After over a decade since the last reveal of a truly ‘all-new’ Land Rover Discovery we’re well overdue a new model. And it seems the brand is finally getting into gear, as we’ve had our first glimpse of disguised prototypes for the next seven-seat SUV.
With a recent influx of fresher rivals including the Volvo XC90 andAudi Q7, the rather old-school Discovery is looking and feeling its age. But it remains a popular model for Land Rover, and the new fifth-generation car is looking to build on that but add an extra dose of style.
Although there’s a rather funky camouflage design on this example, the next Disco’s shape is clear to see. In fact, just as we predicted, the production version’s styling will differ only slightly from the Discovery Vision Concept revealed at last year’s New York Motor Show.
The front end ditches the bluff design of the current car for a softer approach, with a near identical clamshell bonnet to other models in the Land Rover range like the smaller Discovery Sportand Range Rover Sport. The side profile is boxier than those, and more in line with previous Discovery models, but the rear window is slightly raked and there’s a spoiler-style window surround. Although this car sits low to the ground, that’s likely because its air suspension is in its lowest setting.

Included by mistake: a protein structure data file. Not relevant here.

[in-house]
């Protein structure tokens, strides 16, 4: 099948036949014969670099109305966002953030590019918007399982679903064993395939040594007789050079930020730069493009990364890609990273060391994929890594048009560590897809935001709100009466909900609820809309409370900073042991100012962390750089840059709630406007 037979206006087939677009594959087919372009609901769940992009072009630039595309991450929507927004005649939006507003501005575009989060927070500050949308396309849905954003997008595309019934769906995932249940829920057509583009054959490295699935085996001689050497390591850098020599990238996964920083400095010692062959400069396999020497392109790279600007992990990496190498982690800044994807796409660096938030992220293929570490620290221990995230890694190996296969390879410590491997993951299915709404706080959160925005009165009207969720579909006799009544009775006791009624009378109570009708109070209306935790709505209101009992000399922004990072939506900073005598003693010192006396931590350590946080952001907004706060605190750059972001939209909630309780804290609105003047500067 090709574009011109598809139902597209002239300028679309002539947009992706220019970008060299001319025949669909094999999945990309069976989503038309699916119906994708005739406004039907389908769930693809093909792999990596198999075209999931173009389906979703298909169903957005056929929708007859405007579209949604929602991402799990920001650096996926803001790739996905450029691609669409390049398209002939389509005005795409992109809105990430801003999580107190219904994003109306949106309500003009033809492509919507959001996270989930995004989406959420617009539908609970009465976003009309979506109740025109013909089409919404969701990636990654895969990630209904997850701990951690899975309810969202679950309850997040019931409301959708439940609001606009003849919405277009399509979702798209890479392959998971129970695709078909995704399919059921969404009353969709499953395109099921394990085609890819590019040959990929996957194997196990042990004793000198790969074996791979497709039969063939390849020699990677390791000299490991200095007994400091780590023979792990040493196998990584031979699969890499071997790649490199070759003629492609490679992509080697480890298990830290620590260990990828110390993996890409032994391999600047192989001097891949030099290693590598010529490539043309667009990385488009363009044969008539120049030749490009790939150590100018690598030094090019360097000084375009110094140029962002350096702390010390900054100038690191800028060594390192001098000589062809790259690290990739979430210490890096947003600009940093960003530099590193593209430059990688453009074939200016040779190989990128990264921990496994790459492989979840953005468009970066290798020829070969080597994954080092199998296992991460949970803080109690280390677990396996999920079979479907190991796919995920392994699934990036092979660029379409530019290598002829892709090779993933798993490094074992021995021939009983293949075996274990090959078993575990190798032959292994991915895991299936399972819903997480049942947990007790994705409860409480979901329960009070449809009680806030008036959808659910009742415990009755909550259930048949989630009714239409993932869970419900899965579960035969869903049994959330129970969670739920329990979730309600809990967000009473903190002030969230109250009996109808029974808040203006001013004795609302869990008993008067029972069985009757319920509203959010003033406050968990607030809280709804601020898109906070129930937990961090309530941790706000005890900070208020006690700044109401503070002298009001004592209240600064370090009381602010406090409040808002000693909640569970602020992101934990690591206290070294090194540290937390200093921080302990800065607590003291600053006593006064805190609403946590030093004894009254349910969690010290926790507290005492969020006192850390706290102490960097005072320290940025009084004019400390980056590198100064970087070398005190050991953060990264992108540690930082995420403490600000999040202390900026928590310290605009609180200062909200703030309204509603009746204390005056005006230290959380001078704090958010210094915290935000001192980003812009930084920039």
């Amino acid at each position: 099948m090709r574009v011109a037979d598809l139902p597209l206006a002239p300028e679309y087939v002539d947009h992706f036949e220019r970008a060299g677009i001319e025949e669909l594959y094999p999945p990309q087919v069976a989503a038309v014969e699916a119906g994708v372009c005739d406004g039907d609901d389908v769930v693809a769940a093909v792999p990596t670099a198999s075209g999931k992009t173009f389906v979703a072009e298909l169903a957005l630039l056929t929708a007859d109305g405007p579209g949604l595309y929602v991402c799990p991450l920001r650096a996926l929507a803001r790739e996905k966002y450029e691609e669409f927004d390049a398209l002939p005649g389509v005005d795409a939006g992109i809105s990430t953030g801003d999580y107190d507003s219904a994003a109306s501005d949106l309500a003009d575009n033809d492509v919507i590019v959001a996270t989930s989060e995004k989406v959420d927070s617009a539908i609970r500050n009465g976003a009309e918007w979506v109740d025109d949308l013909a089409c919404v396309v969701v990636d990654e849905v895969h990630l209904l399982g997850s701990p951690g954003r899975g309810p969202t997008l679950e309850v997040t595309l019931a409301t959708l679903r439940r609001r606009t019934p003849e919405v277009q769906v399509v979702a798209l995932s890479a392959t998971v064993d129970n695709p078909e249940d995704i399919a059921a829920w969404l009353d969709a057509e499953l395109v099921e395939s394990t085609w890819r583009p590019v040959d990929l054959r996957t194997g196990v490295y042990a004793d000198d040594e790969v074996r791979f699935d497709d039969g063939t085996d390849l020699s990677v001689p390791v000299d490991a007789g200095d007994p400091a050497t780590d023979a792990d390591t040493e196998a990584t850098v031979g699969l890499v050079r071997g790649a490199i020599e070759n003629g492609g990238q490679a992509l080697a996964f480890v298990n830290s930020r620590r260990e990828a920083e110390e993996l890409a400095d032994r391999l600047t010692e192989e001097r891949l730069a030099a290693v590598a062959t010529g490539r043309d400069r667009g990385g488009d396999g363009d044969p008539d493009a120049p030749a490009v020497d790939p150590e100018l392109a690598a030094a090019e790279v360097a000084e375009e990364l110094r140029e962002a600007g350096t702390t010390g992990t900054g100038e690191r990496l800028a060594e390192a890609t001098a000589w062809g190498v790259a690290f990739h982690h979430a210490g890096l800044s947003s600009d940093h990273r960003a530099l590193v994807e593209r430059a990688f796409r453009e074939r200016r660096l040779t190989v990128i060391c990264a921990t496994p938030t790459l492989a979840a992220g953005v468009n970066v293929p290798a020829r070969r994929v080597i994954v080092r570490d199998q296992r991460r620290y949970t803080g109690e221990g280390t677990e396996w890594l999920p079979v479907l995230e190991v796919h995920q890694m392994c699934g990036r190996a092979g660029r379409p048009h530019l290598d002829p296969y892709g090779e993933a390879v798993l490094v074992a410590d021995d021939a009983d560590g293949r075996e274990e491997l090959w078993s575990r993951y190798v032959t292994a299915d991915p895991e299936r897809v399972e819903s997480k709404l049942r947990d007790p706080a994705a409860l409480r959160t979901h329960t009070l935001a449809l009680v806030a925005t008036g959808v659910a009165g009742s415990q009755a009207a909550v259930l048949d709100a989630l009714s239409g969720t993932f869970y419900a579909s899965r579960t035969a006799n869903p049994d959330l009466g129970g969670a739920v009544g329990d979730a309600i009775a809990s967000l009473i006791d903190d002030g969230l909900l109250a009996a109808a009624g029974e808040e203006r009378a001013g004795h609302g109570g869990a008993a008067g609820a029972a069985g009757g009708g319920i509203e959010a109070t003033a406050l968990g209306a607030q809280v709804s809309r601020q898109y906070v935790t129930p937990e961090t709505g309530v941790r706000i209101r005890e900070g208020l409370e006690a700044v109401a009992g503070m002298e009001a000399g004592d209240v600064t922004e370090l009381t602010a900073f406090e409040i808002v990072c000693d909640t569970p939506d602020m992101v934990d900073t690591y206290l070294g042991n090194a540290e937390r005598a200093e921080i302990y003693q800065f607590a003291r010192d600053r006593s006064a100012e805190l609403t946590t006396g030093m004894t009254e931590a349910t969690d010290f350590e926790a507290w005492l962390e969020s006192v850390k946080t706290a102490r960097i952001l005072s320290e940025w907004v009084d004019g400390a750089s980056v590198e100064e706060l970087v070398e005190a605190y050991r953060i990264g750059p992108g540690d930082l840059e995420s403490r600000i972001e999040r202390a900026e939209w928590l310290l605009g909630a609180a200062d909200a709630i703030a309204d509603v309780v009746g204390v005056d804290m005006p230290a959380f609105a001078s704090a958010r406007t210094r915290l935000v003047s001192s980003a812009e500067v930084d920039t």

We’ve also checked the number plates on this prototype to find it housing a 3.0-litre petrol engine under the bonnet. That’s likely to be the same supercharged V6 as found in Jaguar’s range, and likely to be the flagship petrol engine for the next Discovery as large V8 petrol SUVs become increasingly unpopular. Expect six and eight-cylinder diesels to also feature, and Jaguar Land Rover’s new range of four-cylinder ‘Ingenium’ units could also appear too.
What we can be almost certain off though is that the next Land Rover Discovery will be on a significant diet. The latest Range Rover managed to cut a substantial 420kg from its kerb weight, and we can expect similar things from the Disco – the current car weighs a considerable 2.6 tonnes.
The cabin is expected to retain the ruggedness and space that made the old Discovery so popular, but with more of the latest tech found in the Range Rover and a higher quality feel. We can expect the latest infotainment kit and autonomous driving technology to debut
As for when we’ll see it? Details are scarce so far and these are the first images we’ve seen, but the latter half of 2016 or early 2017 would be a likely guess, with a preview of the car’s design mid next year.